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Police are urging rural communities to take responsibility for young people's safety after a 13-year-old girl died after falling from a car driven by her 16-year-old cousin.

April Te Uira Taylor Hiko-Reha was one of three young people sitting on the car's boot as her female cousin drove it along a road in the Bay of Plenty community of Waimana on Sunday.

Five other youngsters were in the mid-1990s model Mazda 323.

The group, who police said were aged between 10 and 16, were returning from a swimming hole on the Whakatane River when the accident happened about 6pm.

April suffered head injuries when she fell on to the road and ambulance staff were unable to revive her.

Police are investigating, but have not yet decided whether to charge the driver and are refusing to say if she had a licence.

"We haven't made any decisions about culpability so I think it's unfair, especially on her and her family, to discuss her [driving] status in the media," said Senior Sergeant Bruce Jenkins.

He said the distance from the swimming hole to the car's destination was about half a kilometre, and speed did not appear to be a factor.

"The major contributing factor here would be the unsafe manner in which they were riding on the vehicle."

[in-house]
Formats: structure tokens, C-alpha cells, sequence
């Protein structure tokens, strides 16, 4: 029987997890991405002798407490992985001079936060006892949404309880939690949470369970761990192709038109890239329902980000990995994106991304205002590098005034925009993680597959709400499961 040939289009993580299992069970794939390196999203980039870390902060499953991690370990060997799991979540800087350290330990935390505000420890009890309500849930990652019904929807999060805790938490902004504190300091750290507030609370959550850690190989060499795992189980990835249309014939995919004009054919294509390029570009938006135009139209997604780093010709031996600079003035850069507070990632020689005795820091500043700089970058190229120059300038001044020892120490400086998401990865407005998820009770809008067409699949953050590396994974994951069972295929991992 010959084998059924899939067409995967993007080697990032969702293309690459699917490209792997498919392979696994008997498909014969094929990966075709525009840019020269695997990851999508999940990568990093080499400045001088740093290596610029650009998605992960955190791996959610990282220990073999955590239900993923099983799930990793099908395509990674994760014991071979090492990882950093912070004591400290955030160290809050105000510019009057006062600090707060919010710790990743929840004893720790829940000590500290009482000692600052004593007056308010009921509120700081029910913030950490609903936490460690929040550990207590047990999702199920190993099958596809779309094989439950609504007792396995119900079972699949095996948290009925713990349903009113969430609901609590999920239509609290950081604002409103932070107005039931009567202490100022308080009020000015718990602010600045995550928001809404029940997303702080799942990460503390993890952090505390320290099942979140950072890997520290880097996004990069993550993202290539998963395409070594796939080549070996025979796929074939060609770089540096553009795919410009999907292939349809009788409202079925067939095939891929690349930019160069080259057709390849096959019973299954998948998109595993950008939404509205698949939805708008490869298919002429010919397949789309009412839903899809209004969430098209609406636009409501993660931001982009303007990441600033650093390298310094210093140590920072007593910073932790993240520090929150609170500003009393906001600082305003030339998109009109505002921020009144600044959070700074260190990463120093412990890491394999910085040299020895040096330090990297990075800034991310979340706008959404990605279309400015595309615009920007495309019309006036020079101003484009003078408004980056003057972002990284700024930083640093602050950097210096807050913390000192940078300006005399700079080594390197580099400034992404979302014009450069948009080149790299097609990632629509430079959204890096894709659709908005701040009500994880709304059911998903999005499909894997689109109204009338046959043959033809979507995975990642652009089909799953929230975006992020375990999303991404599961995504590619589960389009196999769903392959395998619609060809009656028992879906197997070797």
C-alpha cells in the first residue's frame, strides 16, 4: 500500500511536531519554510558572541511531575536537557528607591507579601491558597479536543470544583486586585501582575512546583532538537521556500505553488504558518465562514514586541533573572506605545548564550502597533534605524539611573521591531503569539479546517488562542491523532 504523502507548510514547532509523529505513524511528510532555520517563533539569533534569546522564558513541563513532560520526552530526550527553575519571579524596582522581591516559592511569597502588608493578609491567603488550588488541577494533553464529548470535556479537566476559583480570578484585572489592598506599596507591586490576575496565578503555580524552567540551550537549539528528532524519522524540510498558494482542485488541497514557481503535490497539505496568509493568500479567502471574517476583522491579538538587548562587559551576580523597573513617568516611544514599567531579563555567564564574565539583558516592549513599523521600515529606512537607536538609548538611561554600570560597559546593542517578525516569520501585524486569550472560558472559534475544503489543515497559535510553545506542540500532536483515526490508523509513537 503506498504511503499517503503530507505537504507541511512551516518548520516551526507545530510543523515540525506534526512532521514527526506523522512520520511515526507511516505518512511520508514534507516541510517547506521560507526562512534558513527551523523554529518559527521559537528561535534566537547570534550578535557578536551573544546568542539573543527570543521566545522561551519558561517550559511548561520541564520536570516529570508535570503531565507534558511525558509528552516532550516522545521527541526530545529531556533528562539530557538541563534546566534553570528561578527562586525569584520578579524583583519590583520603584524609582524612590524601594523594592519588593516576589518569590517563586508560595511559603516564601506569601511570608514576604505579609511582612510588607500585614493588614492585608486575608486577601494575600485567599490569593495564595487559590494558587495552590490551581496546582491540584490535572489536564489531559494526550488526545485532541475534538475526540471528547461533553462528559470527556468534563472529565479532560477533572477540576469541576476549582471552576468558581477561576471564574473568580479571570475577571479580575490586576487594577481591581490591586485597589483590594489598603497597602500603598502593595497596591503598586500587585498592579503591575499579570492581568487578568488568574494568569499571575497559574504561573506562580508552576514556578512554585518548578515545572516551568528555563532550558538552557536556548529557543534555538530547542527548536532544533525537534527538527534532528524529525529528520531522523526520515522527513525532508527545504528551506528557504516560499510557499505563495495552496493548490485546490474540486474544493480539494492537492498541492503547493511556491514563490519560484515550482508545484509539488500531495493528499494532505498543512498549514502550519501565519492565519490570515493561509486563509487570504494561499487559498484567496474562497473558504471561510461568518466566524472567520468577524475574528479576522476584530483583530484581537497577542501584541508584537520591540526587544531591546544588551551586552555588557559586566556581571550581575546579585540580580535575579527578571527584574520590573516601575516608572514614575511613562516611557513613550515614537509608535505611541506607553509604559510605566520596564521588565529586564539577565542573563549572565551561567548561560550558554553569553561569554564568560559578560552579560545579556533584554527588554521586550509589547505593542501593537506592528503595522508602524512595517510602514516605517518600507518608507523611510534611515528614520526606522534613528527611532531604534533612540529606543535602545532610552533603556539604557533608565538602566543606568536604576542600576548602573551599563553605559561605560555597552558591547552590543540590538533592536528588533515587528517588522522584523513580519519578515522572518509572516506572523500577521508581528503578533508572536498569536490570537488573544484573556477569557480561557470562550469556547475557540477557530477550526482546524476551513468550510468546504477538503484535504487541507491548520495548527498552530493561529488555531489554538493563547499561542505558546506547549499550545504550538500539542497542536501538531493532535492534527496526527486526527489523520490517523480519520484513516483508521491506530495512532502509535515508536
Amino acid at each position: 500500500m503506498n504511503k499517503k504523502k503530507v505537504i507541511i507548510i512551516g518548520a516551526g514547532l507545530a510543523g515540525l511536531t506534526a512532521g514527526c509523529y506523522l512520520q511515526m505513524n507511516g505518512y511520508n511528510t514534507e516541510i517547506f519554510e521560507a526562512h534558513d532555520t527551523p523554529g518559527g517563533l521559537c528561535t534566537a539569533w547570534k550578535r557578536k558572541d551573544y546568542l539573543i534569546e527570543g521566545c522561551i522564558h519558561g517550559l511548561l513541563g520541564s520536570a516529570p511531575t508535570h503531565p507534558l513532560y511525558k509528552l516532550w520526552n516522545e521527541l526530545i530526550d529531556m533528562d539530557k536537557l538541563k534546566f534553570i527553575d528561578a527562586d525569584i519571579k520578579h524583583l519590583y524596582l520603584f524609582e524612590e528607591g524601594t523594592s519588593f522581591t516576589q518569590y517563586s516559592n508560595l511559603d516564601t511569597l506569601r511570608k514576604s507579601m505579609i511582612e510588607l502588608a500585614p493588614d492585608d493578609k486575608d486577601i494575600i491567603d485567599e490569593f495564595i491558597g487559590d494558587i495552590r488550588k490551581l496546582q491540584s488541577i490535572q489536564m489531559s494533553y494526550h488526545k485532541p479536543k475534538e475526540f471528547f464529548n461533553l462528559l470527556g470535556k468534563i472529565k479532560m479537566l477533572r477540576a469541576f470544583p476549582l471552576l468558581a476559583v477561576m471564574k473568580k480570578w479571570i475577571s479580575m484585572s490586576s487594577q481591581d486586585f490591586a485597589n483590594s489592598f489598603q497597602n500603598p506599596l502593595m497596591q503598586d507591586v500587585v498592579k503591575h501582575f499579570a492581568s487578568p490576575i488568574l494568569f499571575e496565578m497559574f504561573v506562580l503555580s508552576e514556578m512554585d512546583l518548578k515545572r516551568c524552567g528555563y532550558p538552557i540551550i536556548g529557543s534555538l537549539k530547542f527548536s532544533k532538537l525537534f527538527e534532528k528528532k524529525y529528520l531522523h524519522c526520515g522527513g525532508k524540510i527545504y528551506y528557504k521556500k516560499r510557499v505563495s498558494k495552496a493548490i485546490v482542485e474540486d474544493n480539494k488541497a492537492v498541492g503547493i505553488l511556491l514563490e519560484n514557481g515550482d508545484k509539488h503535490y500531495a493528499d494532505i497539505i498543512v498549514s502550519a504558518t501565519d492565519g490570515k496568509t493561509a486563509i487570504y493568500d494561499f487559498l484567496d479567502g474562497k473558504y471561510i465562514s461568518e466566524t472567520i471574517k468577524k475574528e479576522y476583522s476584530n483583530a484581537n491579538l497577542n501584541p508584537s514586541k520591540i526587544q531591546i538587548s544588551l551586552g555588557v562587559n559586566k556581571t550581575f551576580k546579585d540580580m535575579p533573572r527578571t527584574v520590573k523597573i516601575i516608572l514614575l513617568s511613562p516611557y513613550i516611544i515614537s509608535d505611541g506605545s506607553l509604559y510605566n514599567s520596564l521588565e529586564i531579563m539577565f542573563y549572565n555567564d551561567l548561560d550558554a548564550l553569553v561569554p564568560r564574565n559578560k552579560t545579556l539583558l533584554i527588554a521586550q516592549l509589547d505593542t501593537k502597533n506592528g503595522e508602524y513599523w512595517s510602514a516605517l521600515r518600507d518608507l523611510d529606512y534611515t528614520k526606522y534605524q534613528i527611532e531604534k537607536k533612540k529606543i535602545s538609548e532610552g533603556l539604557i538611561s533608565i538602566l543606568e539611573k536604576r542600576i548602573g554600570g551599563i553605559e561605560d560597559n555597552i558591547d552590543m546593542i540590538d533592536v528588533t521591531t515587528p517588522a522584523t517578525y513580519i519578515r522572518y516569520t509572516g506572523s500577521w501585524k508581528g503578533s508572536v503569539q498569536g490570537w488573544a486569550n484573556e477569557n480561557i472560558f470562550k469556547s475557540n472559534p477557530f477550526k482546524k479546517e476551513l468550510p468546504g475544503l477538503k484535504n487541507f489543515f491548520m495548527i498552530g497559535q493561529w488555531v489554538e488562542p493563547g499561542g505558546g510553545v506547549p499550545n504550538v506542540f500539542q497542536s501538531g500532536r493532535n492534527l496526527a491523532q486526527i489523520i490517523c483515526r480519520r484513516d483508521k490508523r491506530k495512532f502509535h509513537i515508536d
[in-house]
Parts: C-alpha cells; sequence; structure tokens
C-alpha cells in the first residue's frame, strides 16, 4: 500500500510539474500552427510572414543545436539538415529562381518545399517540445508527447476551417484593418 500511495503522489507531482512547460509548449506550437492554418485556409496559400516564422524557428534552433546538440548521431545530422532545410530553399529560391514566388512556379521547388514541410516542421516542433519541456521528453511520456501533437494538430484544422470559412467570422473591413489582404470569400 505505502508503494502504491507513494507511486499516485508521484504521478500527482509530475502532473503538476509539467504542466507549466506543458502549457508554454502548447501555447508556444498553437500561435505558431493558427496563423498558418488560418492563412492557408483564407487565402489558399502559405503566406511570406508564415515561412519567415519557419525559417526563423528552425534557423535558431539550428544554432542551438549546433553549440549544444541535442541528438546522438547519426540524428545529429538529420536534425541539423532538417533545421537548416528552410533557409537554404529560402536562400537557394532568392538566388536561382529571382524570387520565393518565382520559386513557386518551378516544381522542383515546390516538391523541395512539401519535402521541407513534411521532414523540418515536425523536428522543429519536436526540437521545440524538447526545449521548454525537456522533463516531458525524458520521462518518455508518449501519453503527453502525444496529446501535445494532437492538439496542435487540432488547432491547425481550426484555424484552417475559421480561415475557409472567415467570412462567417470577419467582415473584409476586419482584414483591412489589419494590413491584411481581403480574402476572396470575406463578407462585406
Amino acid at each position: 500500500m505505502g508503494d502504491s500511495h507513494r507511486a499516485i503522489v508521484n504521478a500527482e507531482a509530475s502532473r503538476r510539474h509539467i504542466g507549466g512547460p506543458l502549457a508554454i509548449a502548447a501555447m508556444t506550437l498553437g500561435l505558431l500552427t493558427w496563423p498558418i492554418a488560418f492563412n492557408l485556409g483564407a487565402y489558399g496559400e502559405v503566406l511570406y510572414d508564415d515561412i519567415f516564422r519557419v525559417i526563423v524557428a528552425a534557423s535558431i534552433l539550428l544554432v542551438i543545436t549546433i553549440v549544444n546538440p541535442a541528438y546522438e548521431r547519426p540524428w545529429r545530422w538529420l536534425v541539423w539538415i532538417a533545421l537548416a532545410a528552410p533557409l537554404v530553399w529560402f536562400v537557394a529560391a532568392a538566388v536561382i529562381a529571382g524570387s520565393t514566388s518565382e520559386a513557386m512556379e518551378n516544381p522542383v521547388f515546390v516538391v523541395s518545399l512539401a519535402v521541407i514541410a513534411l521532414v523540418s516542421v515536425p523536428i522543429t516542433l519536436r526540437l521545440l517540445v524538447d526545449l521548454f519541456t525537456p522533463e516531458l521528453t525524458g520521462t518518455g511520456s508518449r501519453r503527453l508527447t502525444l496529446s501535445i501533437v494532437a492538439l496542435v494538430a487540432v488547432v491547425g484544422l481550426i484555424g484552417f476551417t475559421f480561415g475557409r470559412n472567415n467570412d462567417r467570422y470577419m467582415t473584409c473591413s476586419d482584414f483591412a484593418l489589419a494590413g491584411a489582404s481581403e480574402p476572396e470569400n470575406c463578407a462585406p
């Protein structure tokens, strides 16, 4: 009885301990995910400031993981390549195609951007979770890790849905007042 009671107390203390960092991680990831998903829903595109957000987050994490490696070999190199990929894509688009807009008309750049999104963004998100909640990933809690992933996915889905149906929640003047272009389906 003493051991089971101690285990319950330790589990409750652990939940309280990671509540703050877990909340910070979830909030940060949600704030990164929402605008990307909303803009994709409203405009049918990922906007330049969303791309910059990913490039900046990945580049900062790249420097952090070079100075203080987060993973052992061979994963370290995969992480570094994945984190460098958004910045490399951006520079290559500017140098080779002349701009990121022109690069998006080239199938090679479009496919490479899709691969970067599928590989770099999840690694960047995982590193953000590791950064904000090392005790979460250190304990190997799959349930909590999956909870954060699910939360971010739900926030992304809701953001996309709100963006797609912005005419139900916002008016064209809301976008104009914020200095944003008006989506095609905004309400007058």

The trio were sitting and facing backwards, April on one side.

"She's somehow either lost her grip or balance and has fallen off the side."

The car has been seized for the investigation but the officer heading the team was off work yesterday and Mr Jenkins did not know if the vehicle was registered or had a warrant.

Waimana, meanwhile, is mourning the loss of the popular teenager.

"The whole community is hurting over it," Waimana School principal Helen Te Wara said.

She said April, the third of four sisters from a well-known family, was "just a super girl and quite a leader in the community".

"She was an excellent student, going places and very good right across the curriculum," Ms Te Wara said.

April attended Waimana School until the end of 2005 and belonged to the school's kapa haka group.

She had just begun her second year at Whakatane High School, where she was also part of the kapa haka group and one of the few juniors to compete in national competitions.

Teacher Hiria Wallace said she was "an outgoing young lady" who was always laughing and joking, and was caring towards her friends.

April's distraught family called her "a beautiful girl".

"She'll be a great loss to us," said an aunt, who did not want to be named.

April's cousin, also a student at Whakatane High, was said to be "blaming herself" for what had happened.

Mr Jenkins said April's death was tragic and unnecessary, and urged rural communities such as Waimana to take responsibility for young people's safety, saying it was impossible to have "a policeman on every corner".

"We're asking people to step up and take some sort of leadership roles to prevent similar incidents happening in the future."

Ms Te Wara was "fiercely disappointed" that the incident had happened in Waimana, where she said there was a strong focus on road safety at the school.

She could not believe an intelligent girl such as April had sat on the moving car but attributed it to summer, when "kids do some sillythings".

None of the others involved were Waimana students, she said.

April's body is lying in state at the community's Tauanui Marae.

Sixty students from Whakatane High plan to pay their respects to the teenager today.